The current use of hawthorn for heart conditions dates back to the 17th century, according to the French doctor, Leclerc, though in 1733, Alleyne in his English Dispensatory writes only of its use as a diuretic and "powerful expeller of the stone and gravel." He states further that the flowers were the main ingredient in the famous "nephritic water," a remedy to benefit the kidneys. Green, an Irish doctor, is known to have used it extensively for heart ailments and after his death in 1894, it is said to have become a famous remedy for this purpose. In Europe, both homeopathic and allopathic doctors used the herb for various heart and cardiovascular ailments from late 19th through the early 20th centuries--and with great clinical success. Hawthorn had entered American clinical practice by 1896--only to fade from use in the 1930s.
Today, hawthorn is an official drug in the Pharmacopoeias of Brazil, China, Czechoslovakia, France, Germany, Hungary, Russia, and Switzerland. As a measure of its incredible popularity, it is an ingredient of 213 commercial European herbal formulas, mostly for the cardiovascular system.
I have a special affection for this herb, because it helped my father strengthen his heart and significantly increase the quality of his circulation. Twenty-five years ago he had a heart attack,and has since been taking hawthorn in extract form for over 15 years with excellent results.
The extract of hawthorn can increase blood flow to the heart muscle itself, helping to counteract one of the most common modern causes of death in industrial countries--heart attack due to lack of blood flow to the heart. In pharmacological tests on both animals and humans, hawthorn has been shown to improve the contractility of the heart muscle (which can lead to a stronger pumping action of the heart), increase cardiac performance and output, lower the peripheral vascular resistance (reducing the workload of the heart), steady the heartbeat (antiarrhythmic effect), as well as increasing the heart's tolerance to oxygen deficiency, such as might happen during stress or excitement, or in diseases where the arteries are partially blocked.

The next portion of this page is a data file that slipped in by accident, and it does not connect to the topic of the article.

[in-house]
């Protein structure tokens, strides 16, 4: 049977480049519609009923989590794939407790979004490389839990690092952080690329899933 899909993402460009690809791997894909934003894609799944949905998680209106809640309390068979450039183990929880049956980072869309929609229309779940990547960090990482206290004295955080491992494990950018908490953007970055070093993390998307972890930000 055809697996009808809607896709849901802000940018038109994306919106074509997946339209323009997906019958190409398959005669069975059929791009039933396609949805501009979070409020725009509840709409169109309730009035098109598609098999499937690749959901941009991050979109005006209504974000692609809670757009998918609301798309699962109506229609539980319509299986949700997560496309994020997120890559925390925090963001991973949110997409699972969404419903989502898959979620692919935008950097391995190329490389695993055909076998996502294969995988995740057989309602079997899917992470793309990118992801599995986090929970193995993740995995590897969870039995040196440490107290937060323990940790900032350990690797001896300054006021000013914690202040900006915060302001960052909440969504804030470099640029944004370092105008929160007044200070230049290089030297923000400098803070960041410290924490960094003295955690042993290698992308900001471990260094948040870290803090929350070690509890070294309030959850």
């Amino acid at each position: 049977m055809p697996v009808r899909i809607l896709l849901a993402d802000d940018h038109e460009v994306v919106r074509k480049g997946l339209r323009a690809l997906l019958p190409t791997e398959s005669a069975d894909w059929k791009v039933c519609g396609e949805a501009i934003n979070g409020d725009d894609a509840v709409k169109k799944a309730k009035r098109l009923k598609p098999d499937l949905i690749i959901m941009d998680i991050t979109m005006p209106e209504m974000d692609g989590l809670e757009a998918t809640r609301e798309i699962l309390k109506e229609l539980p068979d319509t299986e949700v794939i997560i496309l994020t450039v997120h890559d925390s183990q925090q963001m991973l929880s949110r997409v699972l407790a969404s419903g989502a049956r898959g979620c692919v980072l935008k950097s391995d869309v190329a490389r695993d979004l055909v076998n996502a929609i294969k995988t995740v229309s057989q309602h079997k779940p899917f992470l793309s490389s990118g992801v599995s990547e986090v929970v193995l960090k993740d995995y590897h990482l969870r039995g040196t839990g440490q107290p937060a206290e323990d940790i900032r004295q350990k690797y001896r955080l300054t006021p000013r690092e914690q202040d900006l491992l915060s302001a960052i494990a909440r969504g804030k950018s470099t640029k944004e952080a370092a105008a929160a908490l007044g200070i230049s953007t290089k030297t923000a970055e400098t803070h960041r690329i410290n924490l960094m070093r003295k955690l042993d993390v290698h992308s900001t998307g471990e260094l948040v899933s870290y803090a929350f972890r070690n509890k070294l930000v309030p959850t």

In Europe, thousands of doctors prescribe hawthorn to prevent cardiovascular disease or to help alleviate symptoms of mild to moderate problems. It is considered so safe that it is sometimes prescribed concurrently with heart medications such as digitalis. Hawthorn is also considered a mildly calming herb to the nervous system--an appropriate bonus considering that stress and nervousness often accompany cardiovascular problems.
In my own experience, it is the first herb, besides garlic, that should be added to one's daily dietary regimen when there is any suspicion of problems of cardiovascular disease. If one has a family member who has heart or vascular problems, or for people eating a diet that includes moderate to high levels of fat (especially from dairy products or red meat), or are stressing or using stimulants (such as coffee), hawthorn is an excellent protector.
The extract can be taken long-term, is very safe, and will not interfere with any medications, according to the official European Community monograph (ESCOP) on hawthorn. The daily dose is 2-4 dropperfuls of the tincture, or 1-2 tablets of the standardized extract, morning and evening.
In this modern age with its times of stress and anxiety, it is reassuring that nature has provided such gentle yet effective cardiovascular protectors as hawthorn and garlic.